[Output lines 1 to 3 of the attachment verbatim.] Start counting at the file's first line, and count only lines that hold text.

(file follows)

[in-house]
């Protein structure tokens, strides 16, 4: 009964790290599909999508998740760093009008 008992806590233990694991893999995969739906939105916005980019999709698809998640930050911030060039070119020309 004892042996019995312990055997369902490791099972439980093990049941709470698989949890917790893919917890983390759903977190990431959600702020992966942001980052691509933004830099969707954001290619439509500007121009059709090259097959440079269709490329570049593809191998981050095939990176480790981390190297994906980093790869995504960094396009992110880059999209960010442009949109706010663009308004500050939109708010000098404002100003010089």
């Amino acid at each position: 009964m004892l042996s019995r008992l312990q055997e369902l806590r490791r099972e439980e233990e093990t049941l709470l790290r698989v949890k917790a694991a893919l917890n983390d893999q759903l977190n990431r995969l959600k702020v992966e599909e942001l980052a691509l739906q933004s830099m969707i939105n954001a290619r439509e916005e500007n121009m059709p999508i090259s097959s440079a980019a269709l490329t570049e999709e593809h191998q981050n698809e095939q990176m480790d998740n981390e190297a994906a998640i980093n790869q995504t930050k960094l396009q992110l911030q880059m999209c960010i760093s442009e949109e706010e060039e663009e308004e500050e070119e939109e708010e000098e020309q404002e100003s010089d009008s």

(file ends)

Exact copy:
[in-house]
């Protein structure tokens, strides 16, 4: 009964790290599909999508998740760093009008 008992806590233990694991893999995969739906939105916005980019999709698809998640930050911030060039070119020309 004892042996019995312990055997369902490791099972439980093990049941709470698989949890917790893919917890983390759903977190990431959600702020992966942001980052691509933004830099969707954001290619439509500007121009059709090259097959440079269709490329570049593809191998981050095939990176480790981390190297994906980093790869995504960094396009992110880059999209960010442009949109706010663009308004500050939109708010000098404002100003010089």
């Amino acid at each position: 009964m004892l042996s019995r008992l312990q055997e369902l806590r490791r099972e439980e233990e093990t049941l709470l790290r698989v949890k917790a694991a893919l917890n983390d893999q759903l977190n990431r995969l959600k702020v992966e599909e942001l980052a691509l739906q933004s830099m969707i939105n954001a290619r439509e916005e500007n121009m059709p999508i090259s097959s440079a980019a269709l490329t570049e999709e593809h191998q981050n698809e095939q990176m480790d998740n981390e190297a994906a998640i980093n790869q995504t930050k960094l396009q992110l911030q880059m999209c960010i760093s442009e949109e706010e060039e663009e308004e500050e070119e939109e708010e000098e020309q404002e100003s010089d009008s």